TALLAHASSEE, Fla. -- EJ Manuel celebrated the biggest game of his life with pancakes.
It was nearly 1 a.m. when he finished soaking in the platitudes from the media after a 49-37 win over Clemson, a game in which he set career highs in passing and rushing yardage and pushed his way to the forefront of the Heisman Trophy race. But there was no raucous celebration.
Manuel had earned the game ball, which he signed and gave to his father. Then the pair headed to IHOP for a late meal before turning in for the night.
"My dad stayed up until 6:30 trying to catch the 'College GameDay' stuff on TV," Manuel said, "but I went to sleep."
For the rest of the world, Saturday was Manuel's coming-of-age moment. For four years, he was a talented athlete without a signature moment, but now, under the national spotlight, he'd taken his team on his back and carried it to a win.
For Manuel, however, this week isn't much different than the last. He's still relaxed, confident, disinterested in anything outside the walls of his locker room or the lines on the field.
"My dad knows how I am," Manuel said. "He doesn't tell me about any of the newspaper clips or anything like that. It's gratifying, but we've got another game Saturday and I've got to go out and do the same thing."
Manuel might be immune to the buzz, but things are different, and it starts with the weapons he has around him.
The knock on Manuel for most of his career was that he excelled as an athlete, but as a pocket passer he was unrefined. The numbers offered ample evidence.
Since the start of the 2010 season, Manuel had completed 66.1 percent of his passes when in the pocket, but he averaged just 8.6 yards per attempt, with 21 touchdowns and 13 interceptions.
Move him outside the pocket, and those numbers skyrocket, with Manuel completing 75 percent of his passes, averaging 10.5 yards per attempt and connecting on seven TDs without an interception, according to ESPN Stats and Information.
On Saturday, Manuel displayed plenty of that same athleticism -- rushing for 102 yards. But the bulk of the damage he inflicted was done with his arm, and that's a product of an improved line and veteran receivers.
"The guys around him are playing," Jimbo Fisher said. "The guys around him are protecting him. He's got trust."
Manuel was forced to run just five times against Clemson. One of those ended with a sack. Manuel turned the other four plays into 40 yards on the ground.
The added time in the pocket allowed Manuel to check down to third and fourth options in the passing game, and more often than not, those went for big gains, too, including a dump-off to Kelvin Benjamin that went for 64 yards.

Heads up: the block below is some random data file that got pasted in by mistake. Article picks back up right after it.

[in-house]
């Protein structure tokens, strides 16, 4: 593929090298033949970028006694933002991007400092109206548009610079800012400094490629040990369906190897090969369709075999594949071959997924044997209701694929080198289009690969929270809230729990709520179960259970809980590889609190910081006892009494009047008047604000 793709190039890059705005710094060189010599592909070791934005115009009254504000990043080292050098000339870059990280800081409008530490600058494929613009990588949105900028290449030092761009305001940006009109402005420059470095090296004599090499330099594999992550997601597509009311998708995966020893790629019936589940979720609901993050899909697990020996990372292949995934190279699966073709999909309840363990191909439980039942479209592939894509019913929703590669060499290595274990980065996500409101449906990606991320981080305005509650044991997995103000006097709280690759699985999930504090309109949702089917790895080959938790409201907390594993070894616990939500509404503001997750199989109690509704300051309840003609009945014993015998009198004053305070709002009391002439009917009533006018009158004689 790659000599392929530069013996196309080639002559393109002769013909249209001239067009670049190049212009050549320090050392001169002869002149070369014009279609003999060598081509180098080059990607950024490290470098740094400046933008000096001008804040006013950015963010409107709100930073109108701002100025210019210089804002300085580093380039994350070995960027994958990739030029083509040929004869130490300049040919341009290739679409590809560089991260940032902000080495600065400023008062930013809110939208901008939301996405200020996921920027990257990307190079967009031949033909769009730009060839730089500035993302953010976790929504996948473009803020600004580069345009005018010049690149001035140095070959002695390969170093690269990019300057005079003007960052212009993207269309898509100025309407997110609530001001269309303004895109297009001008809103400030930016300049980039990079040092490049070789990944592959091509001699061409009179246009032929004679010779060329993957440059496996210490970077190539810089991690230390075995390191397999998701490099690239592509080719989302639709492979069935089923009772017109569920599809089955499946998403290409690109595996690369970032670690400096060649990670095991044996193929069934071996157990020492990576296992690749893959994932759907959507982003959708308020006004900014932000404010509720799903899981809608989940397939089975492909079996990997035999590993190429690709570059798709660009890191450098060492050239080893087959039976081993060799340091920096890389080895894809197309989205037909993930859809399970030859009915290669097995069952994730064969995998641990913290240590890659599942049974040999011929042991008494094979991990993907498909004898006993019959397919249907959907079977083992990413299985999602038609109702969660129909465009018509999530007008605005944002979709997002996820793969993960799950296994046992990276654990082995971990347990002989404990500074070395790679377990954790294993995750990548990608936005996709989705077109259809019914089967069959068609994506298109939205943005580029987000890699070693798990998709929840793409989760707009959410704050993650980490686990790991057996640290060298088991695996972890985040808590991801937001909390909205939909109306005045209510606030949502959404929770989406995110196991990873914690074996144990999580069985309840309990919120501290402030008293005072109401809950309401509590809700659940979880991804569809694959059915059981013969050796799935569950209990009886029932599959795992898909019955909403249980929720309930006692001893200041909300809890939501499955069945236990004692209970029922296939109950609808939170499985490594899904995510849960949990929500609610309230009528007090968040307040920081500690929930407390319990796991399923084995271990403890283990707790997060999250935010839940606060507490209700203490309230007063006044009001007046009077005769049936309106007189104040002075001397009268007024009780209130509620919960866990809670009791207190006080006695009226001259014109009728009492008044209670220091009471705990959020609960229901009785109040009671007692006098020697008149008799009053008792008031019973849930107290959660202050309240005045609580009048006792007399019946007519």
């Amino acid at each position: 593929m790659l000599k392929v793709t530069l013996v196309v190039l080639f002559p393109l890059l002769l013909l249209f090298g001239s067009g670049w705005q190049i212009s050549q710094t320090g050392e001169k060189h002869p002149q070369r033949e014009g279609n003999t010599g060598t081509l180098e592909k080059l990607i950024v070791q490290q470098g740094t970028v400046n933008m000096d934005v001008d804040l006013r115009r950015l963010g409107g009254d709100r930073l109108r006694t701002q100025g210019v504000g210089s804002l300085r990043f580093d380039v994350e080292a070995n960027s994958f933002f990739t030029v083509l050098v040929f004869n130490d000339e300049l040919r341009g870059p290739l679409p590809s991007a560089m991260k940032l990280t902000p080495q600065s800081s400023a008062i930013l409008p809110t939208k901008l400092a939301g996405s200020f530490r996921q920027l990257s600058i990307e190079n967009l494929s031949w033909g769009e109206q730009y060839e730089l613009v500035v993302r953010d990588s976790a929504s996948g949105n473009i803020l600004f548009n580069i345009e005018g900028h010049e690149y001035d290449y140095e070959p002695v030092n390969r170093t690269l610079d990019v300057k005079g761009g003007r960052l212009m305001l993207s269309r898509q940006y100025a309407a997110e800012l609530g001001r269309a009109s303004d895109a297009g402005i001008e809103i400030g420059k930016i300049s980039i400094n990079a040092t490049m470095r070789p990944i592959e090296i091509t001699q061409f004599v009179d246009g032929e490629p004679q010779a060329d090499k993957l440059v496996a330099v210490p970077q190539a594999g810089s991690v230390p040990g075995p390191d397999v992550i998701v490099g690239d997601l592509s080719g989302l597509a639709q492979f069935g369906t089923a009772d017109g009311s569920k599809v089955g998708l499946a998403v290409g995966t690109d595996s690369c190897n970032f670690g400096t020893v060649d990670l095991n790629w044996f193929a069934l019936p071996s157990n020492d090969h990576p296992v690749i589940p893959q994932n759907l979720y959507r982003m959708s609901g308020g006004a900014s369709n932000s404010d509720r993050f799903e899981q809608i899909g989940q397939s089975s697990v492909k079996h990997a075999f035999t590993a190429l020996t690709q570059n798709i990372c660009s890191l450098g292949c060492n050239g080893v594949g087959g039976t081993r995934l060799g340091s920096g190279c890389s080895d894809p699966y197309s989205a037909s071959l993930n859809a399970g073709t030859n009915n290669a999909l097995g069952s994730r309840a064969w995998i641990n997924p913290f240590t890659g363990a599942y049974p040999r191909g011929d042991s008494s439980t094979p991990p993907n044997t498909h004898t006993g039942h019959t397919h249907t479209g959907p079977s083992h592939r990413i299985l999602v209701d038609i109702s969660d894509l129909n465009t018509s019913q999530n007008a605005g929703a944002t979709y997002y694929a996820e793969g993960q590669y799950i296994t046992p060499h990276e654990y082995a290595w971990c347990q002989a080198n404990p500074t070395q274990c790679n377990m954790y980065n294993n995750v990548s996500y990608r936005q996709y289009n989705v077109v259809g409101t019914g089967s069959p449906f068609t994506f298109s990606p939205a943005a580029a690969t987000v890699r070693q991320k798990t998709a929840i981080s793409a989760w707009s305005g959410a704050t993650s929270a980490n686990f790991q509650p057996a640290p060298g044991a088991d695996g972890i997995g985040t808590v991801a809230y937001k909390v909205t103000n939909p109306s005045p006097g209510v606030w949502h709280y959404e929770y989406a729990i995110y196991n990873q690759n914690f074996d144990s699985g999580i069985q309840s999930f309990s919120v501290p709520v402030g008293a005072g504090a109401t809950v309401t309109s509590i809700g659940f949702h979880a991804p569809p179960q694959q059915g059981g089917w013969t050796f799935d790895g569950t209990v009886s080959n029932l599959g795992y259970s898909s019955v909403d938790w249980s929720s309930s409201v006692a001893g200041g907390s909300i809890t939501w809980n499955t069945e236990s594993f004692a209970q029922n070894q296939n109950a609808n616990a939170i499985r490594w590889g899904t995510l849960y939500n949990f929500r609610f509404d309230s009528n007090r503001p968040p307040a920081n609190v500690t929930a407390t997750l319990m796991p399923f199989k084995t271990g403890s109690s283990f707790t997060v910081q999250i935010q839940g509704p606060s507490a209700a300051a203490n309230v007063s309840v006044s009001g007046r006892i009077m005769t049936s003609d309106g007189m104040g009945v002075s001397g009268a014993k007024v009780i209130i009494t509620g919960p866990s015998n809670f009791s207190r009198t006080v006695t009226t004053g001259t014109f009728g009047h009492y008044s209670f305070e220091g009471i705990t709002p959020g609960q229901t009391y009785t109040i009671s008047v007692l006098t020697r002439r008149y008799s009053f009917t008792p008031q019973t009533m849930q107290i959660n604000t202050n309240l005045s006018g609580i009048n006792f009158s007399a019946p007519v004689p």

"It allows you to play fast, and as you do, you gain confidence, and as you gain confidence, your natural abilities start to come out," Fisher said. "It's him being really focused and dialed in to handle big situations. He's grown immensely in that regard. But it's also a tribute to the guys around him."
But it's more than simply having the tools to play to his ability. Manuel has matured, making strides from game to game.
After Florida State's win against Wake Forest, Fisher quickly reeled off a handful of mistakes his quarterback had made. After the Clemson game, there was only praise.
"I don't know if he made a bad decision all night," Fisher said. "They were mixing looks up, blitzes, bringing them from everywhere, doing some things, and he made plays when he had to."
Benjamin's long run was due in part to a wise decision by Manuel and in part to the athleticism of the receiver. But the big plays are just as likely to be a product of Manuel's arm this season, too.
Last year, Manuel struggled with the deep ball, completing just 34.7 percent of passes of 20 yards or more. This season, he's completing deep balls at a 73 percent clip without an interception. Against Clemson, he hit both of his deep throws, tallying 57 yards and a touchdown.
Manuel has grown, and his offense has improved, and Saturday's win was the result of it all finally clicking into place. It was Manuel as conductor of the symphony, and suddenly the rest of the country has seen what Fisher knew was possible all along.
Fisher called the Heisman race a popularity contest, one aimed at "show dogs."
"I'd rather have a hunting dog," he said.
But Fisher knows exactly what he has in Manuel. The quarterback has always been focused, driven, fixated on winning without the spotlight. It's the approach his parents engrained in him years ago.
What has changed is that Manuel has refined those rough edges, and that has made the whole package worthy of the big stage.
Hunting dog or show dog, Manuel is now in the spotlight whether or not he likes it. The perception has changed, even if his approach hasn't.
"When you get to coach him every day, and you get to look in his eyes and know how he works and what he does and how he thinks," Fisher said, "he's just a tremendous young man."